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Another major earthquake in Nepal can happen much sooner than anticipated

another-major-earthquake-in-nepal-can-happen-much-sooner-than-anticipated

A new study conducted by an international team of scientists suggests a kink in the regional fault line below Nepal is responsible for the growth of the Himalaya mountains between earthquakes. The scientists have studied the devastating April 2015 Nepal (Gorkha) earthquake and discovered that only a small amount of energy was released, indicating another major earthquake can happen much sooner than anticipated.

The kink in the fault has created a ramp located 20 km (12.4 miles) below the surface. The material is constantly being pushed up, which is why the mountains have been growing decades before the earthquake. After the earthquake occurs, the released pressure causes the mountains to drop down again.

The research has been conducted in cooperation with the UK's Center for the Observation and Modelling of Earthquakes, Volcanoes and Tectonics (COMET), the University of Oxford, the University of Cambridge and experts from the USA California Institute of Technology, PSL Research University France, and engineering consultancy Arup.

The study discovered that the rupture on the fault stopped 11 km (6.8 miles) below Kathmandu. This could mean another major earthquake might occur in the area in less than centuries of the expected timeframe.

"Nepal has some of the highest mountain ranges in the world that have been built up over millions of years because of the collision of India with Asia. But the way in which mountains grow and when this occurs is still debated," lead author Dr John Elliott of Oxford University, a member of the COMET team, said.

"We have shown that the fault beneath Nepal has a kink in it, creating a ramp 20 km (12.4 miles) underground. The material is continually being pushed up this ramp, which explains why the mountains were seen to be growing in the decades before the earthquake. The earthquake itself then reversed this, dropping the mountains back down again when the pressure was released as the crust suddenly snapped in April 2015."

The scientists have used the satellite technology to measure the changes in land height across the eastern half of Nepal and found out that the highest mountain peaks dropped down by up to 60 cm (almost 2 feet) during the first seconds of the earthquake.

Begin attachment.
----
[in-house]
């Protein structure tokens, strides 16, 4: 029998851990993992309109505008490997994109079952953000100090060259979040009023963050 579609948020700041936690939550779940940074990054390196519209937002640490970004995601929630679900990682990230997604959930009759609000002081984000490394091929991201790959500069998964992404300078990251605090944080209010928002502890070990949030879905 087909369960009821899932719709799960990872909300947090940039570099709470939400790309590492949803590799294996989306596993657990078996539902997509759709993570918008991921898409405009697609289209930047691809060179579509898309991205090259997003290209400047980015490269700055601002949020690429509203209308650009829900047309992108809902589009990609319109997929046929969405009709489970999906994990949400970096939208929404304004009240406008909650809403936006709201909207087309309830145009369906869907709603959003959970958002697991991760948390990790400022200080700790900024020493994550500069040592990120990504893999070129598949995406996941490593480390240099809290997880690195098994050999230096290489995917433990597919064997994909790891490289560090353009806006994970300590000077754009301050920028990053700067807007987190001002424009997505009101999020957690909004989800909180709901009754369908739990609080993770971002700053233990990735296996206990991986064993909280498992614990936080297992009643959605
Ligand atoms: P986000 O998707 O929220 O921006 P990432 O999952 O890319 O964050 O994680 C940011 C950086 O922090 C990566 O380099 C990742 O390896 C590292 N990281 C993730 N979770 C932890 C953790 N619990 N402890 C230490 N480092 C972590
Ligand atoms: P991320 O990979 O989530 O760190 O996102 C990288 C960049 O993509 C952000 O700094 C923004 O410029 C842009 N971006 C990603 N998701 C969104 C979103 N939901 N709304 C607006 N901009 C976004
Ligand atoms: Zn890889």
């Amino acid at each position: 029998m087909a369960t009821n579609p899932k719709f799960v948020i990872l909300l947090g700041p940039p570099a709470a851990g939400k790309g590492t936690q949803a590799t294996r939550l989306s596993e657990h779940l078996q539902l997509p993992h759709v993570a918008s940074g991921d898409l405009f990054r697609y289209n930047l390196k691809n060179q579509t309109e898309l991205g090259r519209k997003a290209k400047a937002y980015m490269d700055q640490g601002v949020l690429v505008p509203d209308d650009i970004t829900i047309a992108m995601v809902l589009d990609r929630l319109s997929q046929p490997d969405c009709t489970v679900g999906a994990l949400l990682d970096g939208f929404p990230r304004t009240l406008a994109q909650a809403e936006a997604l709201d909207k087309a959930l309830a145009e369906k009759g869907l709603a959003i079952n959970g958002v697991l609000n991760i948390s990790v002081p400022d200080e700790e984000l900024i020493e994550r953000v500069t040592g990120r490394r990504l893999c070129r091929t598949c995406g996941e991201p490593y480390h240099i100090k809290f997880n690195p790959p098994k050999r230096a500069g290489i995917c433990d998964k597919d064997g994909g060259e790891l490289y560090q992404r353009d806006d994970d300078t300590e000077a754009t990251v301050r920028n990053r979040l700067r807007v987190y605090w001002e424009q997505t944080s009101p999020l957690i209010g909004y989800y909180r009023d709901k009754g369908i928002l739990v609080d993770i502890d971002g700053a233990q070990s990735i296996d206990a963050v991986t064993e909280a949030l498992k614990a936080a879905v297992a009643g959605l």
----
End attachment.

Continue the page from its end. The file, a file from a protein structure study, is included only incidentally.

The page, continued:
Mount Everest is located over 50 km (31 miles) east of the earthquake zone and, therefore, too far away to suffer the consequences of the subsidence.

"We successfully mapped the earthquake motion using satellite technology on a very difficult mountainous terrain. We developed newly processing algorithms to obtain clearer displacement maps, which revealed the most likely fault geometry at depth. Such geometry makes sense of the puzzling geological observations," Dr Pablo Gonzalez of the University of Leeds, a member of the COMET team, said.

Because the rupture in the fault stopped 11 km (6.8 miles) below Kathmandu, only a small amount of the earthquake reached the surface. According to Dr Elliott, this is surprising for an earthquake of such size which would normally leave a major fault trace in the landscape. This also represents a challenge when trying to find past ruptures because it means they could be hidden.

"We found that the rupture from April's earthquake stopped 11 km beneath Kathmandu, and that this sudden break is because of damage to the fault from interactions with older faults in the region. This is important because the upper half of the fault has not yet ruptured, but is continuously building up more pressure over time as India continues to collide into Nepal."

"As this part of the fault is nearer the surface, the future rupture of this upper portion has the potential for a much greater impact on Kathmandu if it were to break in one go in a similar sized event to that of April 2015. Work on other earthquakes has suggested that when a rupture stops like this, it can be years or decades before it resumes, rather than the centuries that might usually be expected."

However, currently, there is no way to predict precisely when another earthquake might occur. The countries and cities should do everything in their power to ensure they are well prepared for such an event.

Reference:

  • "Himalayan megathrust geometry and relation to topography revealed by the Gorkha earthquake" – J. R. Elliott, R. Jolivet, P. J. González, J.-P. Avouac, J. Hollingsworth, M. P. Searle & V. L. Stevens – Nature Geoscience (2016) – doi:10.1038/ngeo2623

Featured image: Le Langtang Lirung, Himalaya, Népal, January 21, 2013. Image credit: Jean-Pierre Dalbéra (Flickr-CC)

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